“It might be seem absurd from your perspective for us to put the onus on you, given that we’re a separate branch of government which provides you with funding and it’s our job, but we really need your help,” said Rep. Mike Gallagher. “(But) Congress is rocking a 12 percent approval rating right now; you guys have 90 percent. So we’re going to need your partnership over the next month.”
“It is critical that we not hear mixed messages from the military community, whether that be at the SecDef level or from our generals or admirals,” said Rep. Trent Kelly, who served in Iraq with the National Guard. “CRs kill our readiness, I know that — I currently serve in our Guard and I can tell you, it kills our readiness… It’s not okay (to have) a CR, not a short one, not a long one.”
Some of the anxiety stemmed from reports that Sec. Mattis would soon call Hill leaders to say he’d support another Continuing Resolution to avoid a government shutdown. In fact, the call hasn’t happened and Mattis hasn’t said that. But the idea he might accept a CR to avoid a shutdown unnerved legislators who believe the exact opposite — that it’s worth risking a short-term shutdown in order to compel Congress to pass a proper spending bill instead of a CR.
If they don’t draw a line now, defense hawks worry, their colleagues will just keep kicking the can down the road and end up with a de facto year-long Continuing Resolution. A 12-month CR would erase the dramatic spending increases authorized but not funded in the recently passed National Defense Authorization Act for 2018. It would also prevent any contract defined as a “new start,” which means everything from launching an all-new weapons program to simply putting a Navy warship in drydock. Hence the dramatic rhetoric from the junior HASC members this morning.
Don’t let Congress go home until it’s passed a proper spending bill, said Rep. Scott: “Give us Christmas eve (off), give us Christmas day to go home to our families — there are a lot of men and women deployed around the world (and) Congress can cancel going home for Christmas just like the soldiers do.”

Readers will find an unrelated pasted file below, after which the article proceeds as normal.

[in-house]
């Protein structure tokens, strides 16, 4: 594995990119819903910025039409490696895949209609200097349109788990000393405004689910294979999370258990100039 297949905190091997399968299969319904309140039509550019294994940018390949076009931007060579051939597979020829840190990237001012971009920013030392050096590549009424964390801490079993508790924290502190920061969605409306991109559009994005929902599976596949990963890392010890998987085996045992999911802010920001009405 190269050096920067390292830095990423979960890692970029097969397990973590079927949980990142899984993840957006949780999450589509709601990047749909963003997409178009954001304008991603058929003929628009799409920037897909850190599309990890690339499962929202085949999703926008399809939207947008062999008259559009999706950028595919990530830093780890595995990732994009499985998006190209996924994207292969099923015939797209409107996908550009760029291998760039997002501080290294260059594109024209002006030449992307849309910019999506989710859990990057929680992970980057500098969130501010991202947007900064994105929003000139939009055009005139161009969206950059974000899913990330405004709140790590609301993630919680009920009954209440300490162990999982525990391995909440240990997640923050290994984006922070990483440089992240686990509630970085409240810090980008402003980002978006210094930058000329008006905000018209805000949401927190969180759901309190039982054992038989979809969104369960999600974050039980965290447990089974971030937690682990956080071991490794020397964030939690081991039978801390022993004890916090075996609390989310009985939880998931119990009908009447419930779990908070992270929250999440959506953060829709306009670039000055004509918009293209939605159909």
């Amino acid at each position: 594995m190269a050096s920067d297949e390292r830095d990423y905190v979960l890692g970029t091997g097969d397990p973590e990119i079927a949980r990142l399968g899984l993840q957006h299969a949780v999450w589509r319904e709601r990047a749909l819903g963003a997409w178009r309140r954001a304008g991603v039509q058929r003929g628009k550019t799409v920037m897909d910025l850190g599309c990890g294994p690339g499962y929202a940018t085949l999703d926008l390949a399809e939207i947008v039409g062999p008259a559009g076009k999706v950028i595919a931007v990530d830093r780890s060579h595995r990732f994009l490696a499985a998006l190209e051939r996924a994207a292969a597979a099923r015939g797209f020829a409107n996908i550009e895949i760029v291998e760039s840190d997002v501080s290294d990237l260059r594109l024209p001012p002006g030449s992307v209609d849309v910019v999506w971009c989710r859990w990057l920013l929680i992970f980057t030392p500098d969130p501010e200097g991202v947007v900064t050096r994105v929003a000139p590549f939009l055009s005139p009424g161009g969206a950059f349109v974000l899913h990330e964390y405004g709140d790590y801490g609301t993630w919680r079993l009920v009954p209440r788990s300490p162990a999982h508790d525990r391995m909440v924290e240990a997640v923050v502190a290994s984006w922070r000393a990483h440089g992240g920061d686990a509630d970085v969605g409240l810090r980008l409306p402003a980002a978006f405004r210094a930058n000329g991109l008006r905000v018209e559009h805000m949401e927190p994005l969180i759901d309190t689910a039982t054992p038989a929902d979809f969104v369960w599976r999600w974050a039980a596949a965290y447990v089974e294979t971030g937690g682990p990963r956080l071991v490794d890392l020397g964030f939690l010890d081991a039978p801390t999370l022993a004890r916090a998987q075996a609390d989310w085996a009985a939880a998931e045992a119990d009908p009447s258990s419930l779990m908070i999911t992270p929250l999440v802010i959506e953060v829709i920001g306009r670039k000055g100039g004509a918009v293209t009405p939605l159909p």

“If we have to cancel Christmas, it’s fine with me, I’m happy to stay here, and they should lock us on the House floor until we get this done,” agreed Rep. Gallagher, a freshman legislator and Marine Corps veteran of Iraq. “We have to make a stand over the next month…. I’m not going to support any effort that continues to punt this problem down the road any further. I just can’t look my buddies who are still on active duty in the eye.”
Will such urgent appeals to duty resonate with the rest of Congress? There’s a real problem of compassion fatigue. The government has survived some kind of short-term Continuing Resolution — albeit never a 12-month one — every year since 1998. It’s been operating under Budget Control Act caps since 2013. And despite dire warnings, the military hasn’t collapsed. It’s difficult to explain to legislators outside the defense committees that the damage is cumulative and accumulating.
That’s why Wilson wants those examples from the military. “We’ve just got to alert and educate our colleagues that we’re not just crying wolf,” he told me.